Objections slow trial of polygamist sect ex-bishop


Prosecutors had hoped to rest their case Wednesday against Fredrick Merril Jessop. The 75-year-old is charged with performing an illegal wedding in 2006 at a West Texas ranch owned by the Fundamentalist Church of Jesus Christ of Latter Day Saints.

But defense attorney Rae Leifeste rained objections on prosecution witnesses, including Rebecca Musser, an ex-member of FLDS and a former wife of its late leader Rulon Jeffs, Warren Jeffs' father. Prosecutors called her as an expert to authenticate church records, the San Angelo Standard-Times reported.

Leifeste challenged Musser's credentials, noting that she acknowledged watching records being made "a few times, and now she claims to be an expert." State District Judge Barbara Walther allowed the testimony.

In her testimony, Musser said she had been trained to believe in the sanctity of record keeping and that what is "recorded on earth is recorded in heaven" and essential to salvation.

She was expected to return to the stand Thursday morning.

Leifeste objected earlier to University of Texas law professor John Sampson, who was being called as a family law expert. Leifeste argued that only the judge could instruct jurors on the law, and when Sampson began speaking about "informal marriage," Leifeste accused prosecutors of starting a case on bigamy.

"We've not been trying to back-door bigamy," said Matthew Ottoway with the Texas Attorney General's Office, which is prosecuting the case.

Leifeste also said he was concerned that Sampson would give jurors his opinion that Jessop was guilty. Walther allowed the testimony, but cautioned Sampson to avoid the "magic word" guilty.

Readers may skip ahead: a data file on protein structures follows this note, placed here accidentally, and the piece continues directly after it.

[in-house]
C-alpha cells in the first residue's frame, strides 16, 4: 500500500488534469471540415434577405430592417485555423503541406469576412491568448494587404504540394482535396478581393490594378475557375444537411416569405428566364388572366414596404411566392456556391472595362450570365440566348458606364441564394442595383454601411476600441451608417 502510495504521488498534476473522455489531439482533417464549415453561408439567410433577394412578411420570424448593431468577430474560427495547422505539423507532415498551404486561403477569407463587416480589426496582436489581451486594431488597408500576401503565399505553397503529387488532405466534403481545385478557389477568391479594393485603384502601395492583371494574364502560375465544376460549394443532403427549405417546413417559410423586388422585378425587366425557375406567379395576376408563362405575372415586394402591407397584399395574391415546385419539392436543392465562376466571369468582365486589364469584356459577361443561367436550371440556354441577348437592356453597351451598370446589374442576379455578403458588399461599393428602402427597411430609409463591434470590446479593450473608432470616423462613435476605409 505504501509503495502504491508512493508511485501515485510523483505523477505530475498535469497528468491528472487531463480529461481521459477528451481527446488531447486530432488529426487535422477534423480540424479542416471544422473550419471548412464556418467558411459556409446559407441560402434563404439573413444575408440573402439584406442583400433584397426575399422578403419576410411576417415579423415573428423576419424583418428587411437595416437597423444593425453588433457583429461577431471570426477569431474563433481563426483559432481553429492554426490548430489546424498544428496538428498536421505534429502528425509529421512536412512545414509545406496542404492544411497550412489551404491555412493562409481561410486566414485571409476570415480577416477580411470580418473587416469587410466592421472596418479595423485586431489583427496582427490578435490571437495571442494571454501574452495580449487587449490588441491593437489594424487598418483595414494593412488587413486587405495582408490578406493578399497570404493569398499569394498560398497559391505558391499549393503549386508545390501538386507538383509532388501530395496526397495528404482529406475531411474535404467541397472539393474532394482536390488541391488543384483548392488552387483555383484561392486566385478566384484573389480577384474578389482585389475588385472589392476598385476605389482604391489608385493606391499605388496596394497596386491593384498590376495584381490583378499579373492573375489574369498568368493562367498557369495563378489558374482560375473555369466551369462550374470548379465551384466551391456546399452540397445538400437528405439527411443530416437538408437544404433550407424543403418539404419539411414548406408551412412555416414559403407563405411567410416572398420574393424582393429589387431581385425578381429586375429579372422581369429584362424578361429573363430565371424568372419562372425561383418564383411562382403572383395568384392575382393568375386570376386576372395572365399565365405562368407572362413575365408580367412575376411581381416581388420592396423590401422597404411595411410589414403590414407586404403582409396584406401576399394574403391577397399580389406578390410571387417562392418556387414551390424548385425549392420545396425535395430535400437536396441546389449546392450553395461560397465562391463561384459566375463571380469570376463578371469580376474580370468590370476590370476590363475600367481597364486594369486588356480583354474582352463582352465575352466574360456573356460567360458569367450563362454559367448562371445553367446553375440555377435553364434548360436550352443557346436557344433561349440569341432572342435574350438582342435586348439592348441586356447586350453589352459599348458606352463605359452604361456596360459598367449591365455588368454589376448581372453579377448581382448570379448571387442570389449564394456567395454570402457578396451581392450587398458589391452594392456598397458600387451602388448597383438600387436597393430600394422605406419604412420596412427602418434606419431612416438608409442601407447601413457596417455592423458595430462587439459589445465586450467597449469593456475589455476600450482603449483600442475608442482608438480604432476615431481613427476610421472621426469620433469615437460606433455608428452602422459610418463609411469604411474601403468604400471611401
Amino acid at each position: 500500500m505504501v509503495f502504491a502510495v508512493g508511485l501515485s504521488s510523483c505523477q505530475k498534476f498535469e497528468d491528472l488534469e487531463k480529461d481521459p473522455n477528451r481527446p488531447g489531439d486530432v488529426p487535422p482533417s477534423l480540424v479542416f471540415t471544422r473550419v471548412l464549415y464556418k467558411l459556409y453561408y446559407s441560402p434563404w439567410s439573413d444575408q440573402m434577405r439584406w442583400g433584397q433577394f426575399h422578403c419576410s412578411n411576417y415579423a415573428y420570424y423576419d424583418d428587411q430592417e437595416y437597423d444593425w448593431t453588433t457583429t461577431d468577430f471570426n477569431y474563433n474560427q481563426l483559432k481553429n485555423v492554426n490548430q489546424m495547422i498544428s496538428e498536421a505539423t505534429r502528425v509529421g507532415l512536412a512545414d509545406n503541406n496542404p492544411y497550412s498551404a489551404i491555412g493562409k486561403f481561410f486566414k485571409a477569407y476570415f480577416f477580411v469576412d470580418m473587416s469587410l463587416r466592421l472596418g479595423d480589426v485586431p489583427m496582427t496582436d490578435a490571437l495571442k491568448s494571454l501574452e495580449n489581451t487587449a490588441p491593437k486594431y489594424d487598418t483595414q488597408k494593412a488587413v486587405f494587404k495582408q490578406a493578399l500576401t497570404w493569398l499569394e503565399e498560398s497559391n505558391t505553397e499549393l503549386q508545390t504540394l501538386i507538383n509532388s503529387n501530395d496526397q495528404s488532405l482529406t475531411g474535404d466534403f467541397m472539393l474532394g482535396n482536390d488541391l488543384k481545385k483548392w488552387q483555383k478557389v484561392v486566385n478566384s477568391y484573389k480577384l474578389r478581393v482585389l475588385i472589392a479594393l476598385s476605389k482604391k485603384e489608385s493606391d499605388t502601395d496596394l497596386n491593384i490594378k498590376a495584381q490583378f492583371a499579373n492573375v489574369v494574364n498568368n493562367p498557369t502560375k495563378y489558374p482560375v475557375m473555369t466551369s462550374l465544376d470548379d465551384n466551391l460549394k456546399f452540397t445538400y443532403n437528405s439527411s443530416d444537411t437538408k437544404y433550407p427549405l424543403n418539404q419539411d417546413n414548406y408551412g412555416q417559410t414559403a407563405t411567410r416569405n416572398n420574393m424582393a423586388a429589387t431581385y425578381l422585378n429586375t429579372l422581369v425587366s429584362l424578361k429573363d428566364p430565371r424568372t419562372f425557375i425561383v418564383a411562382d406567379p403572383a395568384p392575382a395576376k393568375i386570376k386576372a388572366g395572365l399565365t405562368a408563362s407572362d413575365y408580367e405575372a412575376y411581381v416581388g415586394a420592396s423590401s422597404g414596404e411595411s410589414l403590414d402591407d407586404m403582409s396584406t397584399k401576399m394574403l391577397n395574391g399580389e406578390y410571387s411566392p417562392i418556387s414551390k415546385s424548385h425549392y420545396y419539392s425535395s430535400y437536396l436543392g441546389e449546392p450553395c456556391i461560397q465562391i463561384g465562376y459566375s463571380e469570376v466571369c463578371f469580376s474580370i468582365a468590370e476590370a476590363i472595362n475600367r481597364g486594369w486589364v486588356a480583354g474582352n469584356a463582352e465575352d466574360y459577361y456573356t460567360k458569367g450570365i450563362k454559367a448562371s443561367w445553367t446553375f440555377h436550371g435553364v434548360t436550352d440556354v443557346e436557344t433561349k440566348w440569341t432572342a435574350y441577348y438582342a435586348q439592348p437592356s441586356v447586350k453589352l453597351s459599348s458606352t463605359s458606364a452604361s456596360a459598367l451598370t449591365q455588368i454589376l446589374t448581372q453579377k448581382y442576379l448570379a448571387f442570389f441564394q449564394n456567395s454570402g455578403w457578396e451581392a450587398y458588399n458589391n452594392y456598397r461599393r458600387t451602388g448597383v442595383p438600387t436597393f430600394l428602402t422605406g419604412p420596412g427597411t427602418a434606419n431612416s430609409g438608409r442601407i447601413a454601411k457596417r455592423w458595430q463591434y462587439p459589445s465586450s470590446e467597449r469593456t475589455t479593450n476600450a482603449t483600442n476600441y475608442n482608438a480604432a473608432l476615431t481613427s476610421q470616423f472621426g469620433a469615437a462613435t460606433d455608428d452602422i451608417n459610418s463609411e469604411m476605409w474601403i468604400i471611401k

Leifeste also renewed his argument that a "marriage ceremony" as defined by Texas law is not necessarily a "ceremonial marriage."

The trial is expected to last into next week. If convicted, Jessop could be sentenced to up to 10 years in prison and fined $10,000.

Jeffs' Utah-based church practices polygamy in arranged marriages that sometimes involve underage girls. The faith believes polygamy brings exaltation in heaven.

Authorities raided the sect's Yearning for Zion Ranch near Eldorado in 2008, after a telephone call alleging the abuse of an underage bride by her husband was placed to a domestic violence hotline. More than 400 children were temporarily removed from the ranch and placed in state protective custody.

Although the call was later investigated as a hoax, prosecutors have used family and church records seized in the raid to bring charges against 12 sect members, all men, including Jessop and Jeffs.

In August, Jeffs was convicted and sentenced to life in prison for sexually assaulting two of his child brides. Prosecutors said Jeffs had a total of two dozen underage wives.

Prosecutors say one of Jessop's daughters was allegedly married to Jeffs at age 12. The girl was the only child from the West Texas ranch to remain in foster care after the courts ordered that the children removed during the raid must be returned to their parents.

Concerns over the difficulty of choosing an unbiased jury in sparsely populated Schleicher County, where the ranch is located, prompted the judge to move Jessop's trial about 70 miles north to Coke County.

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